© Copyright, 2017, J.A. McEwen
Last updated January 2017

Reusable Tourniquet Cuffs Cleaning Instructions

Reusable tourniquet cuffs are supplied as non-sterile products, and are intended to be used for multiple surgical procedures. Reusable tourniquet cuffs can be reused with confidence and safety if they are cleaned and inspected properly between each surgical procedure. Each tourniquet manufacturer and 2009 AORN Recommended Practices for the Use of the Pneumatic Tourniquet in the Perioperative Practice Setting (http://www.tourniquets.org/aorn.php) provide guidelines for cleaning and inspection of reusable tourniquet cuffs prior and after use.

In general, a reusable tourniquet cuff may be cleaned in lukewarm water and an US Environmental Protection Agency (EPA) registered, intermediate-level, tuberculocidal disinfectant. . The cuff should then be rinsed thoroughly because cleaning solution residue may cause skin irritation, increase the chance of allergic reaction, and decrease the life of the cuff and bladder. A soft hand brush may be used to remove encrusted material. The cuff may also be wiped with isopropyl alcohol.

All tubing should be cleaned, rinsed, and dried between patients and before storage, using an EPA-registered, detergent/intermediate-level disinfectant. Care must be taken to prevent introduction of solution into the ports. Water in the ports contributes to microbial growth. Subsequent deflation of wet bladders may cause minute droplets of solution to be forced into the tourniquet regulating mechanism, causing damage.

The cleaned cuff and tubing should be allowed to drip dry at room temperature. Any increased temperature during cleaning may cause unevenness or rippling in the cuff material, rendering it unsuitable and unsafe for further use.

It is important to note that if a cuff is unable to be cleaned adequately, it should be discarded in an appropriate receptacle.

Finally, before a cuff can be used, it must be thoroughly inspected. For example, the following is a list of items that can be used for cuff inspection prior to use:

  1. Has the cuff been cleaned thoroughly after the previous use?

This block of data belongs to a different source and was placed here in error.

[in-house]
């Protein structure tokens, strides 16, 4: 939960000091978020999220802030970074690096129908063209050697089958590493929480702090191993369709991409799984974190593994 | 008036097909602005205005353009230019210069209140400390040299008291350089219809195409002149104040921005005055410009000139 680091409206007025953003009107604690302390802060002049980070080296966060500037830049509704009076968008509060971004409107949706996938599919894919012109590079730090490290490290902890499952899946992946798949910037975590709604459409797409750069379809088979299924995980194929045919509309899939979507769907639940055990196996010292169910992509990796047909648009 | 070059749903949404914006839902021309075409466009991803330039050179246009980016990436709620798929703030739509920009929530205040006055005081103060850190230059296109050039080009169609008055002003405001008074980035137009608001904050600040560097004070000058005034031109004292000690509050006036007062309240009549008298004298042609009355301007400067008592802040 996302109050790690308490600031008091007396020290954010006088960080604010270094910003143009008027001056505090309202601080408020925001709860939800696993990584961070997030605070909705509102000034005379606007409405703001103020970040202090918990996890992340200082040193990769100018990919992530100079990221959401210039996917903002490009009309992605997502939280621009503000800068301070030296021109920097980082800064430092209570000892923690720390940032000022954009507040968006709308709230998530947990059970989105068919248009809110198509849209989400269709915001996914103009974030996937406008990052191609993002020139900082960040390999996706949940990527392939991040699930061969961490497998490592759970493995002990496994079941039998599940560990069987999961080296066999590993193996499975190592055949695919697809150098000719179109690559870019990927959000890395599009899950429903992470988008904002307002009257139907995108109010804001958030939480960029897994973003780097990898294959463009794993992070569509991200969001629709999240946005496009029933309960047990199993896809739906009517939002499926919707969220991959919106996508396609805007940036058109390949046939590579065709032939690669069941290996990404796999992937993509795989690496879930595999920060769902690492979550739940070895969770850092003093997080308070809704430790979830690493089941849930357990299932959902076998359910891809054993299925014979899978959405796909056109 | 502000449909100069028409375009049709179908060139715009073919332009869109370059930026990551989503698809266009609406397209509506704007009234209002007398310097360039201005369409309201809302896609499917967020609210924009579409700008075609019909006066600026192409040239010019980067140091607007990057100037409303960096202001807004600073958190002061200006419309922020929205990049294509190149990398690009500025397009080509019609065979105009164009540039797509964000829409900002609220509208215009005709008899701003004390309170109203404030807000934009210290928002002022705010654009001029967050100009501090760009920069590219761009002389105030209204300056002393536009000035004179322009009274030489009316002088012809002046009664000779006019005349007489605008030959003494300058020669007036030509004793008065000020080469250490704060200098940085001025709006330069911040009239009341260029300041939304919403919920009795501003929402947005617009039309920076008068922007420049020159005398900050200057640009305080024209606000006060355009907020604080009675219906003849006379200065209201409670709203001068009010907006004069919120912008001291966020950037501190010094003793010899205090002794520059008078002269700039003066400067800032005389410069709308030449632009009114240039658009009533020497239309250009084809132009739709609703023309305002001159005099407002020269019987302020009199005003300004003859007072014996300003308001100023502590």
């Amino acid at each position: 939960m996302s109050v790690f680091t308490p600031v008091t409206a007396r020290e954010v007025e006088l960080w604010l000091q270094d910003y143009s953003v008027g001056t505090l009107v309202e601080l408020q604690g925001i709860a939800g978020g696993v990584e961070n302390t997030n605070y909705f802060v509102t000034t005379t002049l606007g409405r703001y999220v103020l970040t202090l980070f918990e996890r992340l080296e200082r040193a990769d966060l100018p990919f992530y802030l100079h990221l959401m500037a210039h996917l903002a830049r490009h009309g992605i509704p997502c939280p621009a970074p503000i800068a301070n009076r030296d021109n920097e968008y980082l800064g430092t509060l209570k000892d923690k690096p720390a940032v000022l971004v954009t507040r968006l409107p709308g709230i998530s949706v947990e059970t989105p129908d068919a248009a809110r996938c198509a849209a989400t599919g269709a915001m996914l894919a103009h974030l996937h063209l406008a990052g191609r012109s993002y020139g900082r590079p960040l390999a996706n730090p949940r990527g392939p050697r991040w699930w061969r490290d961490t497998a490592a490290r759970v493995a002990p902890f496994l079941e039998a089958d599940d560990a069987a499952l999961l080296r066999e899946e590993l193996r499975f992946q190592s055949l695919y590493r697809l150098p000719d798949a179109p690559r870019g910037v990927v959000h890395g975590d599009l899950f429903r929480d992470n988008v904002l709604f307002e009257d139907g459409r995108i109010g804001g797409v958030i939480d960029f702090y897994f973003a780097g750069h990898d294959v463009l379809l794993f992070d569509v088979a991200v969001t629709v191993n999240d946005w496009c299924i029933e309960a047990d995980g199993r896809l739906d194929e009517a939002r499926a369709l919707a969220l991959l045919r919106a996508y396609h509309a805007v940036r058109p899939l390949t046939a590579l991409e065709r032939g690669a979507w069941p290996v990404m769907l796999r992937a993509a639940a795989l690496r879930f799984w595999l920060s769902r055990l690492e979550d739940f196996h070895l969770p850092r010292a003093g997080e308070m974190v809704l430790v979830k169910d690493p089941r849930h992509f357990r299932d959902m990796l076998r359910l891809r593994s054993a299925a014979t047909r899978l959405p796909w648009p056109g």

2. After cleaning, is there any obvious discoloration remaining due to blood or residue remaining from previous use that could be a potential source of contamination?
  3. Is there any physical damage to the cuff (for example, rips, tears, holes, unevenness or rippling along the length of the cuff when laid flat)?
  4. Is (are) the positive-locking hose connector(s) on the valve stem(s) bent, broken or worn, or does the black o-ring on each connector appear to be cracked, damaged or missing?
  5. Is the colored ribbon torn or the ribbon stitching broken?
  6. Is the hook and loop (Velcro) material torn or is any of the stitching around the material broken or fraying?
  7. After cleaning, is more than 25% of the (Velcro) contact closure material embedded with fibers that cannot be removed?
  8. Connect the cuff to a tourniquet instrument, wrap the cuff onto itself, and inflate the cuff. Are there any leaks in the cuff or connectors? Some recent tourniquet instruments have advanced leak detection for automatically detecting leaks in cuffs during and after surgical operations.
  9. Is there any other physical change or damage to the cuff that would compromise the cuff's ability to maintain pressure and stop blood flow during a surgical procedure?
  10. If any of the above conditions are present the cuff is no longer usable and should be discarded. Possible consequences of using a damaged cuff include the possibility of catastrophic injury, including death, to the patient due to the release of blood into the surgical site.

References for educational viewing only

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  AORN. Recommended Practices for the Use of the Pneumatic Tourniquet in the Perioperative Practice Setting, Ass’n of periOperative Registered Nurses, 2009.
© Copyright, 2017, J.A. McEwen
Last updated January 2017
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